• Beet juice was used as a natural red dye in the 16th century. • When cooking beets, use a splash of lemon juice to help retain the vibrant color. • Heaviest beet on record was a whopping 51 pounds in 2011. • Red Ace is the most common variety of beet grown in the U S.• Beets are an excellent source of folate and a very good source of manganese, potassium and copper. They are also a good source of dietary fiber, magnesium, phosphorus, vitamin C, iron, and vitamin B6.
Chestnuts made an early appearance at the farmers market this year so get them while they’re hot. Find how to freeze them for the holiday season below. In the 1800s an imported Chinese chestnut tree introduced a devastating fungus that killed over 4 billion American chestnut trees. Only a few native American groves in California and the Pacific Northwest escaped the blight. The largest chestnut tree is located in Tennessee and stands over 75 feet tall.
A cousin to the tomato and potato, eggplant is a member of the nightshade family. Botanically classified as a berry, eggplant was known as “mala insane” or “mad apples” in the 1600s. Supposedly, eating eggplants caused you to go insane. Thomas Jefferson is credited for bringing the eggplant to the U.S. Eggplants are 95 percent water and have the highest nicotine level of any fruit of vegetable. Don’t worry — you would have to eat about 45 pounds of eggplant to equal one cigarette.
Muck Rack makes it simple to find people, tweets, or articles that mention any name, keyword, company, hashtag etc. We've compiled this guide to help you make the most of your search.
Selecting a term
Start searching tweets, articles from media outlets, articles mentioned in tweets, journalists'
names, titles and bios with some suggested searches:
Companies or Topics (e.g. iPhone, Microsoft)
Phrases (e.g. "cloud computing") — use quotes to keep the terms together
Twitter handles (e.g. @username) — returns those who have mentioned or replied to
Names (e.g. "David Pogue")
Hashtags (e.g. #sxsw, #london2012)
Bio details (e.g. vegan, Olympics, father)
Muck Rack's Advanced Search allows for many boolean operators.
Find results that mention multiple specified terms, use AND or
+. For example, ensure each result contains both Elon Musk and Mark Zuckerberg by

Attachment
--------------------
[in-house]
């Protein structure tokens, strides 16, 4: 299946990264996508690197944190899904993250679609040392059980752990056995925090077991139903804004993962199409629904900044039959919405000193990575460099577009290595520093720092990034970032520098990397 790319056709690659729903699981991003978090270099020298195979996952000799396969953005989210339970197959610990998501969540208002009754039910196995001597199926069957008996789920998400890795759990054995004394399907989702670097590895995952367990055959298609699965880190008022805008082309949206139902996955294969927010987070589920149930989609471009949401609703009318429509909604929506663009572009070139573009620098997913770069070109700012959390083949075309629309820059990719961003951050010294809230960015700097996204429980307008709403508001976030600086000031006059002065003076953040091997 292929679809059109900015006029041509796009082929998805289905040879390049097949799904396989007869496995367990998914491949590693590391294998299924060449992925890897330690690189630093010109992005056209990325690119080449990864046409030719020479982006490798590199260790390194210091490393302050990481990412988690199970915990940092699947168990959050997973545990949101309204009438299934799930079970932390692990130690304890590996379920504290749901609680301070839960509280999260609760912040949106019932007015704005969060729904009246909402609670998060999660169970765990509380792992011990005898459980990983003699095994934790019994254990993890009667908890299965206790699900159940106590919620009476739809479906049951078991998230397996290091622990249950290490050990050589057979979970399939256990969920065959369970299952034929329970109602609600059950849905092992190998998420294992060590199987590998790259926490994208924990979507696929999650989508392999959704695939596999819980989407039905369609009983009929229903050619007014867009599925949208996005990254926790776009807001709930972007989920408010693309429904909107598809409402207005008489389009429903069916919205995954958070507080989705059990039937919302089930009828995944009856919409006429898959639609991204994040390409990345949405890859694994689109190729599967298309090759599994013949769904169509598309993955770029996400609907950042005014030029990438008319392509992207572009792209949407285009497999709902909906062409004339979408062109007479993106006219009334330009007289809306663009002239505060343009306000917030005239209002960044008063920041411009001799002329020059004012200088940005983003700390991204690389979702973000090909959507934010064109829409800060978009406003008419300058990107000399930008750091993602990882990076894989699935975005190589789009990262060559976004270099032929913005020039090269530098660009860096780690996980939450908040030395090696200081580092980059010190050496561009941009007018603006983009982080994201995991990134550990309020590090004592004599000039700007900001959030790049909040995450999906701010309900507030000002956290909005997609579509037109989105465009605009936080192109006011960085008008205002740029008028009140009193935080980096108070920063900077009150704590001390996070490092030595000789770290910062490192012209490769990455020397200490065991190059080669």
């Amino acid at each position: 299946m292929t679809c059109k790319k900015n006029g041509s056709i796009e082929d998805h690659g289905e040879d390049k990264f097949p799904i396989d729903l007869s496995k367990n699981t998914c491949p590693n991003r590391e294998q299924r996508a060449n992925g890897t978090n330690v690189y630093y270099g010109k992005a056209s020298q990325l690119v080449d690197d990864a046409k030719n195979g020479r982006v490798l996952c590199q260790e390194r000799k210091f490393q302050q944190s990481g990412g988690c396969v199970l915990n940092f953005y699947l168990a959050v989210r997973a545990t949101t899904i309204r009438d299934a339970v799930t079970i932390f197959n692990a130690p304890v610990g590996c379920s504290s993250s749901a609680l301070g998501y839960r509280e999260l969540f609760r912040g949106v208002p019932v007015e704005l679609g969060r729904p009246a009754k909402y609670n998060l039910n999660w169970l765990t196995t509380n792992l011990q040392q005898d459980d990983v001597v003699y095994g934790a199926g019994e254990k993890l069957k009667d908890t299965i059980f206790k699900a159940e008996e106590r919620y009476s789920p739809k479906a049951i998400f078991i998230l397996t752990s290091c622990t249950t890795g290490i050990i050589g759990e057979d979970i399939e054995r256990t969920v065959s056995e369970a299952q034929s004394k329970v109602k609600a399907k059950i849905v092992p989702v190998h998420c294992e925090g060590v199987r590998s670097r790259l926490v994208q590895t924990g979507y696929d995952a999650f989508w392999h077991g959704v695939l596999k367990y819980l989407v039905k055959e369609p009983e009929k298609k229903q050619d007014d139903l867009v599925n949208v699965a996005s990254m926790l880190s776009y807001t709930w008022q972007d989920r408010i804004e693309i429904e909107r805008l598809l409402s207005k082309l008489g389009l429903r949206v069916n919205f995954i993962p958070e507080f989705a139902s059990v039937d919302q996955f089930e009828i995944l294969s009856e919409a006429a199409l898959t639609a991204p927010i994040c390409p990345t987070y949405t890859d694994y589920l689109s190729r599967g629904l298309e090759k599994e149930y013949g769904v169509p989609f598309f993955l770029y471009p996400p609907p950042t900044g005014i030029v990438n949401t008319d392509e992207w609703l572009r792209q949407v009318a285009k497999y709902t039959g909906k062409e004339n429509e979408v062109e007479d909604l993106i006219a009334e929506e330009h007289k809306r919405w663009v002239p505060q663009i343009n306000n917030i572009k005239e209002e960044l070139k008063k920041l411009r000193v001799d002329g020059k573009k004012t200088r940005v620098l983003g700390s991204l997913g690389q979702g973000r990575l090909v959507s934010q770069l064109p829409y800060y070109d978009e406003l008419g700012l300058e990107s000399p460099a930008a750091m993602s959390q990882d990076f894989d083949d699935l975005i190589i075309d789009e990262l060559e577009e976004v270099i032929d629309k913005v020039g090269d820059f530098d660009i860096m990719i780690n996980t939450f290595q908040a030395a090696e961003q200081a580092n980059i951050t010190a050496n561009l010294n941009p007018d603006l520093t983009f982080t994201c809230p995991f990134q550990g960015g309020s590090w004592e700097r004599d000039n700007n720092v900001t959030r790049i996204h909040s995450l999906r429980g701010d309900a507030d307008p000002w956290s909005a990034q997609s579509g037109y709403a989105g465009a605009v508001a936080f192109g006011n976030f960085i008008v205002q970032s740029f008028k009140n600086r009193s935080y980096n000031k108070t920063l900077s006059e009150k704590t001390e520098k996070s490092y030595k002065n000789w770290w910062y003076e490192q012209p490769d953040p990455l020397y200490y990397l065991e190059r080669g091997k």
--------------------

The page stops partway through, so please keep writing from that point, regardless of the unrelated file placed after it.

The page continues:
searching Musk AND Zuckerberg or Musk + Zuckerberg.
Use the operators OR or , to broaden your search when you'd like either of
multiple terms to appear in results. (This is the default behavior of our search when no operators
are used). For example, results will contain either cake or cookie by searching cake OR cookie or cake,cookie
Use NOT or - to subtract results from your search. For
example, searching Disney will yield results about the Walt Disney Company as well as Walt Disney
World Resort. To exclude mentions of Disney World, search for Disney -World or Disney
When using one of these operators with a phrase, enclose it in quotation marks. For example, you can
find results about smartphones excluding Apple's iPhone 4S by searching smartphone -"iPhone
Exact case matching or punctuation
If you're searching for a brand name or keyword that relies on specific punctuation marks or capitalization, you can
find results that match your exact query by adding matchcase: before the keyword you're searching for, like matchcase:E*TRADE .
Use parentheses to separate multiple
boolean phrases. For example, to find journalists talking about having fun in Disney World or
Disneyland, search for ("disney world" OR disneyland) AND fun.
An asterisk can be used to search for any variation of a root word truncated by the asterisk. For example, searching for admin* will return results for administrator, administration, administer, administered, etc.
A near operator is an AND operator where you can control the distance between the words. You can vary the distance the near operation uses by adding a forward slash and number (between 0-99) such as strawberries NEAR/10 "whipped cream", which means the strawberries must exist within 10 words of "whipped cream".